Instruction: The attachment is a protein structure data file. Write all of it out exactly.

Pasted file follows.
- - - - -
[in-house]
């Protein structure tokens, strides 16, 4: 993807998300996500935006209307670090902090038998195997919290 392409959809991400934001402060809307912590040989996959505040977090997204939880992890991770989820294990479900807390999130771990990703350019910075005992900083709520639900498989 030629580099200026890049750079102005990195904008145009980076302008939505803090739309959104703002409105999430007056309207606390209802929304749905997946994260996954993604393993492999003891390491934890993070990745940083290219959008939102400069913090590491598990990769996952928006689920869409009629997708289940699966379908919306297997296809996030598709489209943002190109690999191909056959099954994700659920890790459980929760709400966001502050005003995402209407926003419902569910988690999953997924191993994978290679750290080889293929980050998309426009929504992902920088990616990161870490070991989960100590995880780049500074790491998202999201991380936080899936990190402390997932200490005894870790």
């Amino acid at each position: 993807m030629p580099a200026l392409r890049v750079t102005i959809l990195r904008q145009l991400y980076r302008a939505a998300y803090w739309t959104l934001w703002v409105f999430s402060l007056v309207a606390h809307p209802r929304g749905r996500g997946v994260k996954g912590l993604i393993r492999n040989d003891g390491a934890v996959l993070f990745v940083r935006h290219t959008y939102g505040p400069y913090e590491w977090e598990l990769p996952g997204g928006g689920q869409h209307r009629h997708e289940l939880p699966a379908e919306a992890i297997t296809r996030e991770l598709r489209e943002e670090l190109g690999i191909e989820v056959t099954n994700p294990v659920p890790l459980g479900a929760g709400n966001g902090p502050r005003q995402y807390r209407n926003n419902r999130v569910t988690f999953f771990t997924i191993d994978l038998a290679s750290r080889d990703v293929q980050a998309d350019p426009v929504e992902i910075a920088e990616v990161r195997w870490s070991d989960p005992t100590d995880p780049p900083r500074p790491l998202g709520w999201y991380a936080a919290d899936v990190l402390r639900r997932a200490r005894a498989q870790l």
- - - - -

[in-house]
């Protein structure tokens, strides 16, 4: 993807998300996500935006209307670090902090038998195997919290 392409959809991400934001402060809307912590040989996959505040977090997204939880992890991770989820294990479900807390999130771990990703350019910075005992900083709520639900498989 030629580099200026890049750079102005990195904008145009980076302008939505803090739309959104703002409105999430007056309207606390209802929304749905997946994260996954993604393993492999003891390491934890993070990745940083290219959008939102400069913090590491598990990769996952928006689920869409009629997708289940699966379908919306297997296809996030598709489209943002190109690999191909056959099954994700659920890790459980929760709400966001502050005003995402209407926003419902569910988690999953997924191993994978290679750290080889293929980050998309426009929504992902920088990616990161870490070991989960100590995880780049500074790491998202999201991380936080899936990190402390997932200490005894870790």
């Amino acid at each position: 993807m030629p580099a200026l392409r890049v750079t102005i959809l990195r904008q145009l991400y980076r302008a939505a998300y803090w739309t959104l934001w703002v409105f999430s402060l007056v309207a606390h809307p209802r929304g749905r996500g997946v994260k996954g912590l993604i393993r492999n040989d003891g390491a934890v996959l993070f990745v940083r935006h290219t959008y939102g505040p400069y913090e590491w977090e598990l990769p996952g997204g928006g689920q869409h209307r009629h997708e289940l939880p699966a379908e919306a992890i297997t296809r996030e991770l598709r489209e943002e670090l190109g690999i191909e989820v056959t099954n994700p294990v659920p890790l459980g479900a929760g709400n966001g902090p502050r005003q995402y807390r209407n926003n419902r999130v569910t988690f999953f771990t997924i191993d994978l038998a290679s750290r080889d990703v293929q980050a998309d350019p426009v929504e992902i910075a920088e990616v990161r195997w870490s070991d989960p005992t100590d995880p780049p900083r500074p790491l998202g709520w999201y991380a936080a919290d899936v990190l402390r639900r997932a200490r005894a498989q870790l």